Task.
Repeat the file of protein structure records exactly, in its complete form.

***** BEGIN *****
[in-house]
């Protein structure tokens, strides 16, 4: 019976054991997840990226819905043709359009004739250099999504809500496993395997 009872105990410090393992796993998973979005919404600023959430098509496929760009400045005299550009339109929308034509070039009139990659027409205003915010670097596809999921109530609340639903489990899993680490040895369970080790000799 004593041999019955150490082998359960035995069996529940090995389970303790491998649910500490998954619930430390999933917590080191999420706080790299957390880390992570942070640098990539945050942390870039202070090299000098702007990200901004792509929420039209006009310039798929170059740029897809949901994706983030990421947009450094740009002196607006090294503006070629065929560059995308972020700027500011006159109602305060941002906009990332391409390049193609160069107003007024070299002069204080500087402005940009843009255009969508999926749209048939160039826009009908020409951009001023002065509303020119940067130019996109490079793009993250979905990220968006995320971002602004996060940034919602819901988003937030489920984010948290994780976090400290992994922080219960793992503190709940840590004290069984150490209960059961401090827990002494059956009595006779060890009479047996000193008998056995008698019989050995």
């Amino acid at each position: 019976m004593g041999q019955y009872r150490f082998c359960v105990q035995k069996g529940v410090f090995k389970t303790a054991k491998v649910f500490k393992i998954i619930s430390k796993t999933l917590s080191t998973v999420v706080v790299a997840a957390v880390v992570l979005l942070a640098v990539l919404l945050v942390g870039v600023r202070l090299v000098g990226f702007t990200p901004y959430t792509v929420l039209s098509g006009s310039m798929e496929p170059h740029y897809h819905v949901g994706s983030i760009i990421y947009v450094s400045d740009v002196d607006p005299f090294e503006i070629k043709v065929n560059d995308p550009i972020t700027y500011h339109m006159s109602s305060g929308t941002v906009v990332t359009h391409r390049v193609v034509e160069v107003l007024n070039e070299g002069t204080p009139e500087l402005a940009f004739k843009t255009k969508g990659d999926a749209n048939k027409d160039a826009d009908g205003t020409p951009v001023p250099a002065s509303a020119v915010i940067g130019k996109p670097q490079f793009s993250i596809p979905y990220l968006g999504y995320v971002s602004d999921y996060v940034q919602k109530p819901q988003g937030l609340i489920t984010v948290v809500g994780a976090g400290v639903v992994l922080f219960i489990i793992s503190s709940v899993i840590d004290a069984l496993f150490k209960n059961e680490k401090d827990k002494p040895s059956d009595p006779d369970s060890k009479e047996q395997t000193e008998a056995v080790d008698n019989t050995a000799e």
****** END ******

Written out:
[in-house]
């Protein structure tokens, strides 16, 4: 019976054991997840990226819905043709359009004739250099999504809500496993395997 009872105990410090393992796993998973979005919404600023959430098509496929760009400045005299550009339109929308034509070039009139990659027409205003915010670097596809999921109530609340639903489990899993680490040895369970080790000799 004593041999019955150490082998359960035995069996529940090995389970303790491998649910500490998954619930430390999933917590080191999420706080790299957390880390992570942070640098990539945050942390870039202070090299000098702007990200901004792509929420039209006009310039798929170059740029897809949901994706983030990421947009450094740009002196607006090294503006070629065929560059995308972020700027500011006159109602305060941002906009990332391409390049193609160069107003007024070299002069204080500087402005940009843009255009969508999926749209048939160039826009009908020409951009001023002065509303020119940067130019996109490079793009993250979905990220968006995320971002602004996060940034919602819901988003937030489920984010948290994780976090400290992994922080219960793992503190709940840590004290069984150490209960059961401090827990002494059956009595006779060890009479047996000193008998056995008698019989050995």
């Amino acid at each position: 019976m004593g041999q019955y009872r150490f082998c359960v105990q035995k069996g529940v410090f090995k389970t303790a054991k491998v649910f500490k393992i998954i619930s430390k796993t999933l917590s080191t998973v999420v706080v790299a997840a957390v880390v992570l979005l942070a640098v990539l919404l945050v942390g870039v600023r202070l090299v000098g990226f702007t990200p901004y959430t792509v929420l039209s098509g006009s310039m798929e496929p170059h740029y897809h819905v949901g994706s983030i760009i990421y947009v450094s400045d740009v002196d607006p005299f090294e503006i070629k043709v065929n560059d995308p550009i972020t700027y500011h339109m006159s109602s305060g929308t941002v906009v990332t359009h391409r390049v193609v034509e160069v107003l007024n070039e070299g002069t204080p009139e500087l402005a940009f004739k843009t255009k969508g990659d999926a749209n048939k027409d160039a826009d009908g205003t020409p951009v001023p250099a002065s509303a020119v915010i940067g130019k996109p670097q490079f793009s993250i596809p979905y990220l968006g999504y995320v971002s602004d999921y996060v940034q919602k109530p819901q988003g937030l609340i489920t984010v948290v809500g994780a976090g400290v639903v992994l922080f219960i489990i793992s503190s709940v899993i840590d004290a069984l496993f150490k209960n059961e680490k401090d827990k002494p040895s059956d009595p006779d369970s060890k009479e047996q395997t000193e008998a056995v080790d008698n019989t050995a000799e």